By Julien Ponthus and Helen Reid
LONDON (Reuters) – European shares will stage a recovery in what remains of 2018 but fail to push past their January highs, ending the year with a meagre gain and with too little momentum to achieve a better performance in 2019, a Reuters poll showed.
European and euro zone indices have largely still not recovered from a correction across global markets in early February when volatility skyrocketed.
The pan-European STOXX 600 <.STOXX> benchmark index is expected to reach 400 points by year-end, according to the poll of 30 brokers, fund managers and analysts, up 3.5 percent from Wednesday’s close and 2.8 percent higher on the year.
An index of 50 leading euro zone companies <.STOXX50E> is expected to reach 3,575 points by year-end, up 3.4 percent from Wednesday’s close and 2.0 percent on the year.
The poll was taken in Aug. 20-28 as U.S. stocks marked the longest-ever bull run, the second-quarter earnings season ended and the tone of trade disputes softened with the U.S. and Mexico reaching an agreement.
But the forecast was weaker than in a May poll, which saw the STOXX 600 reach 406 points, a reflection of a turbulent summer during which a crisis in Turkey’s lira spread across global markets.
The poll predicted the STOXX 600 won’t exceed its late January peak of 403.7 points until 2019, ending that year at 410.
Despite sharp day-to-day moves in stocks and across indices, the market has not managed to climb convincingly and consistently, and this is likely to continue, investors said.
“We see the volatile, lowish-return, equity market conditions of the year so far as being a good guide to what lies ahead,” said Paul O’Connor, head of the multi-asset allocation team at Janus Henderson Investors.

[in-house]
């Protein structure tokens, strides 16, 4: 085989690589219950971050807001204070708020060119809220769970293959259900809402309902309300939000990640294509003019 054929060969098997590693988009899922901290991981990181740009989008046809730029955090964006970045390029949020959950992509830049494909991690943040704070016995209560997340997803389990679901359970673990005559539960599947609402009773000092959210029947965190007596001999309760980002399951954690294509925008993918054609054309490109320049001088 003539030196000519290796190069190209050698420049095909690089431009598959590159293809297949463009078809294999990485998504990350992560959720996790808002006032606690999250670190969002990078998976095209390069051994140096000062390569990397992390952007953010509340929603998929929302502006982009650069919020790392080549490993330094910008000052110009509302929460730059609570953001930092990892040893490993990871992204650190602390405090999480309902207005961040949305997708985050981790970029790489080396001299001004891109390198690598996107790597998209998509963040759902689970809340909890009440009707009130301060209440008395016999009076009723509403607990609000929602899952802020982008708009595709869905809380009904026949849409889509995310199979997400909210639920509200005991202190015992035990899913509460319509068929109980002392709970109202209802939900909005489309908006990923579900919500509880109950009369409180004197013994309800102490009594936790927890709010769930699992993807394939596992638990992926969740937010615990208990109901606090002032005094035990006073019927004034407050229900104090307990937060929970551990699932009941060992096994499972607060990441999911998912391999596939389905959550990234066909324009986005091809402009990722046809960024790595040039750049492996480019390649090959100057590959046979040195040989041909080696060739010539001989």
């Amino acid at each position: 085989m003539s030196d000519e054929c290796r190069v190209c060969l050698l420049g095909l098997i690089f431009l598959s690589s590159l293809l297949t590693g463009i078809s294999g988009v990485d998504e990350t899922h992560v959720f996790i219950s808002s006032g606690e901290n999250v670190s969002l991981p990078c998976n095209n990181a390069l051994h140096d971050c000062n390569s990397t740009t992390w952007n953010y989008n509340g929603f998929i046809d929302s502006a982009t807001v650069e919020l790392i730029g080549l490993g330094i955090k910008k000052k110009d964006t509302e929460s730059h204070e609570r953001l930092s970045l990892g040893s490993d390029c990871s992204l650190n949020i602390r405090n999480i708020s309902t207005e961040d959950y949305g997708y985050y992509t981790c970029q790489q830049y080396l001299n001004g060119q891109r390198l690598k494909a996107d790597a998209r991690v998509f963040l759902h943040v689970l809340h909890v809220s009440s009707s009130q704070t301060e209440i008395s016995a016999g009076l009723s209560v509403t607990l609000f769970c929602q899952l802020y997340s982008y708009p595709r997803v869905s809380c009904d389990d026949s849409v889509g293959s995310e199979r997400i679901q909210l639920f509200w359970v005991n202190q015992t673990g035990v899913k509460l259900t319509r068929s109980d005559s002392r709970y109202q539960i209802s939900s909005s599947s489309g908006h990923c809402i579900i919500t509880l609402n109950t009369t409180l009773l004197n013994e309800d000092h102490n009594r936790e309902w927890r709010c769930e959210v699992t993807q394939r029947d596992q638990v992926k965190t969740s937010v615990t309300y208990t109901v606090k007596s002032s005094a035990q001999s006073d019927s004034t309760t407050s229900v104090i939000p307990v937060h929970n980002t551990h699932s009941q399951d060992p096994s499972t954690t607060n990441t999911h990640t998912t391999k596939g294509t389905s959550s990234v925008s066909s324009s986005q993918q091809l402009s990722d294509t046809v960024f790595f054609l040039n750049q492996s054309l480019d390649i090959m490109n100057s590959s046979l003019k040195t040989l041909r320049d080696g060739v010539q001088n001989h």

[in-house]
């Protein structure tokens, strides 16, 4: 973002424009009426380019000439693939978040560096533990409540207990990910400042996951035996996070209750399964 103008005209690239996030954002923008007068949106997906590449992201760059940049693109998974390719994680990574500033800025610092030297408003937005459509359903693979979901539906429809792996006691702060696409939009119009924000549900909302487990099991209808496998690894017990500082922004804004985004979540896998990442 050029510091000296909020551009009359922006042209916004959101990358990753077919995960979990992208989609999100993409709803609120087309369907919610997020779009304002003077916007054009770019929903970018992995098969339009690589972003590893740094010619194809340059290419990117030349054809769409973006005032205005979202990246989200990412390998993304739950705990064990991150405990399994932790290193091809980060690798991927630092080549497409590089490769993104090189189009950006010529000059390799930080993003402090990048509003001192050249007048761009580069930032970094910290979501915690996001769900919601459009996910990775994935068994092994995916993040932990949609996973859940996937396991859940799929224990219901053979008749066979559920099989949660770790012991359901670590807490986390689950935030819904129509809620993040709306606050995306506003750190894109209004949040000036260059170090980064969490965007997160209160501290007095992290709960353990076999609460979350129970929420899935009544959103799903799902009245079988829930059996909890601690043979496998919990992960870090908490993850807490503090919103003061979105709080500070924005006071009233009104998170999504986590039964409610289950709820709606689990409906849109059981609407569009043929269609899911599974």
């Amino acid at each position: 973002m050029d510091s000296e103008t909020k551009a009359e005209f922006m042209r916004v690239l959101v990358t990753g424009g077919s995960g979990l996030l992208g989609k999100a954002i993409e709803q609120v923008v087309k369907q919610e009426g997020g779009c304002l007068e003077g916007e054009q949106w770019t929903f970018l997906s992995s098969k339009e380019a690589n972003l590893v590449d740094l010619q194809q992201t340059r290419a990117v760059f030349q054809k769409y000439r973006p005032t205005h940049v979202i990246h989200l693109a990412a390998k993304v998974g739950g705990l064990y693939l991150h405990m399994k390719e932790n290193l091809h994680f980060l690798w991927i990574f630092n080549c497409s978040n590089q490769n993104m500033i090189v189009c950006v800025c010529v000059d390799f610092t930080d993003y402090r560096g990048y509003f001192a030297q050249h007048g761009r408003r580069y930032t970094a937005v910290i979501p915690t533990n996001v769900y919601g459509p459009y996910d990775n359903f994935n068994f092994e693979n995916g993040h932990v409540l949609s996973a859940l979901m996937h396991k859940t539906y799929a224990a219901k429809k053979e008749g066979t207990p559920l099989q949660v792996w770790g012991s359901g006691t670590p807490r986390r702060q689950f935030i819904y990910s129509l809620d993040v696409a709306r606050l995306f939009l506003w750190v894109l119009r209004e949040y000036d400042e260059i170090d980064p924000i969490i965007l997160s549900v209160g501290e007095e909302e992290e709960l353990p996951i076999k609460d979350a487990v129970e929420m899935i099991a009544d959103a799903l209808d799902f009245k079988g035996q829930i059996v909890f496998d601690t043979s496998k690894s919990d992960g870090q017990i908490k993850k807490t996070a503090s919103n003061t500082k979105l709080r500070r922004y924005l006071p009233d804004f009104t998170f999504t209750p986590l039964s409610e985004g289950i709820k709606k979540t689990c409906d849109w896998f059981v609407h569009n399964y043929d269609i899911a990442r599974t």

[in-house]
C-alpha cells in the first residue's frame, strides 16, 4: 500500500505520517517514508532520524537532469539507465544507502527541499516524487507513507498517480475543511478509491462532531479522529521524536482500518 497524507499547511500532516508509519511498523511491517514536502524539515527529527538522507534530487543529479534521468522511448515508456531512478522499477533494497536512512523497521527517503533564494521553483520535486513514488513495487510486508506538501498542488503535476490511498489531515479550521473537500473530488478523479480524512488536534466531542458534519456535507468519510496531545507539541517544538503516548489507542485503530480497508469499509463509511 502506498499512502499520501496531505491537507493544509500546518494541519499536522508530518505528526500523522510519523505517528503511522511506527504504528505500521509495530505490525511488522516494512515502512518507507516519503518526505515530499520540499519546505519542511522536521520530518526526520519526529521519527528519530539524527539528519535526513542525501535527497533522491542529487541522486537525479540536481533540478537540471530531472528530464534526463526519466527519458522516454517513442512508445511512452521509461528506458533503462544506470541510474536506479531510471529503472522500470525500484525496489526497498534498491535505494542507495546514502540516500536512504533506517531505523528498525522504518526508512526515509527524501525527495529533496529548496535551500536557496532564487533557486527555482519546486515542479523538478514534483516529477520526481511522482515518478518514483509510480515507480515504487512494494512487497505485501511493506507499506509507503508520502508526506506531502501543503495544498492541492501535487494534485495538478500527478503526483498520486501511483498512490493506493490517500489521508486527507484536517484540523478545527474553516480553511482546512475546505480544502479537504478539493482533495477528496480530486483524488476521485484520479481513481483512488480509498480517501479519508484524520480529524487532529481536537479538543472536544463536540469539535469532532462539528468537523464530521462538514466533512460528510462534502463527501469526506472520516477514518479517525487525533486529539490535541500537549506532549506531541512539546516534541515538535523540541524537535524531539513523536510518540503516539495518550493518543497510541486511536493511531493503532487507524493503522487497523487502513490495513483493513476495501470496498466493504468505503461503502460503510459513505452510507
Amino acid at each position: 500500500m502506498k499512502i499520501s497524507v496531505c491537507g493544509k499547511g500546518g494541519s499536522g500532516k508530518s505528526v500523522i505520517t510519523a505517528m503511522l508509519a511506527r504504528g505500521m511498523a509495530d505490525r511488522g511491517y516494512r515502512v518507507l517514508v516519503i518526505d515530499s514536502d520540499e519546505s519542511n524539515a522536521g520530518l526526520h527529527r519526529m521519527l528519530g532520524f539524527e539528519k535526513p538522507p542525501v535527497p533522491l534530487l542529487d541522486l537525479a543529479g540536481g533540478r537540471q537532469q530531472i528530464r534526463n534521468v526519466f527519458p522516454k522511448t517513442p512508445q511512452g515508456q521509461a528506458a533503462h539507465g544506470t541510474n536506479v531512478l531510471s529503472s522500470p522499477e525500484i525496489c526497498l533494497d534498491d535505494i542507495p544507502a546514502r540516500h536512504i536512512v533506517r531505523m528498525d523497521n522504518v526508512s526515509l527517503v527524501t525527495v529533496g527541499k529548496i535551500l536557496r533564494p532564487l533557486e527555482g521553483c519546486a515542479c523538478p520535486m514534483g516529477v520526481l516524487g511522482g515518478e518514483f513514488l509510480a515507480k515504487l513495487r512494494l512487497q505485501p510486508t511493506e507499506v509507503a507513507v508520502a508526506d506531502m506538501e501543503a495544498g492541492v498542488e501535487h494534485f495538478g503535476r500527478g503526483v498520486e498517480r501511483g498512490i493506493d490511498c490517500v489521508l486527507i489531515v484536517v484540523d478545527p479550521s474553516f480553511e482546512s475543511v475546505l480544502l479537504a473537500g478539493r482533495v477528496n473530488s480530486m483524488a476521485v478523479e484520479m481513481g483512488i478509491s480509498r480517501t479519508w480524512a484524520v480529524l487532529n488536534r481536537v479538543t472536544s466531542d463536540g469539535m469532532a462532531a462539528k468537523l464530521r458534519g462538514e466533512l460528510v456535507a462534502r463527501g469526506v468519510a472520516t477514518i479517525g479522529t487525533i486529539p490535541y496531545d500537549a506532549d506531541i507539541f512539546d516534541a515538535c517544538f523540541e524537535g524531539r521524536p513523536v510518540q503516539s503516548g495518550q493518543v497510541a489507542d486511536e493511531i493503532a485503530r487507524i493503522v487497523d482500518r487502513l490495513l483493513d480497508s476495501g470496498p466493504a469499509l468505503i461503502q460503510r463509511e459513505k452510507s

Multiplying global trade disputes are weighing on European markets, home to many of the world’s top exporting companies heavily reliant on smooth international trade.
Since the previous poll the U.S. and China have implemented tariffs on $50 billion worth of each others’ goods and threatened further levies.
“Many investors were thinking about the Trump administration’s economic agenda in quite simplistic terms at the start of the year, loving the tax cuts and ignoring the problems,” said James Dowey, chief investment officer and chief economist at Neptune Investment Management.
“That’s changed now the trade war has kicked off and given the markets a bit of a reality check.”
A still-strong outlook for corporate earnings is likely to help boost the region’s stocks into year-end, and euro zone exporters will benefit from the euro’s <EUR=> slide this year.
“Whilst economic momentum has been gradually moderating this year, notably in Europe, the corporate outlook remains positive which should support stocks despite political risk stemming from risks of a trade war,” said Edward Park, investment director at Brooks Macdonald in London.
The investment team at Optimus Capital said earnings have not yet peaked in Europe, pointing out the Euro STOXX <.STOXXE> is still a way from surpassing its pre-crisis earnings-per-share expectations peak.
“Considering the current phase of the EU’s economic cycle, healthy demand, a weakening euro and the fact the ECB will not raise rates until, at least, the second half of next year, there is still room for growth,” said Dimitrios Stefanopoulos, portfolio manager at Alpha Trust in Athens.
(Additional polling by Indradip Ghosh and Kit Rees, editing by Andrei Khalip)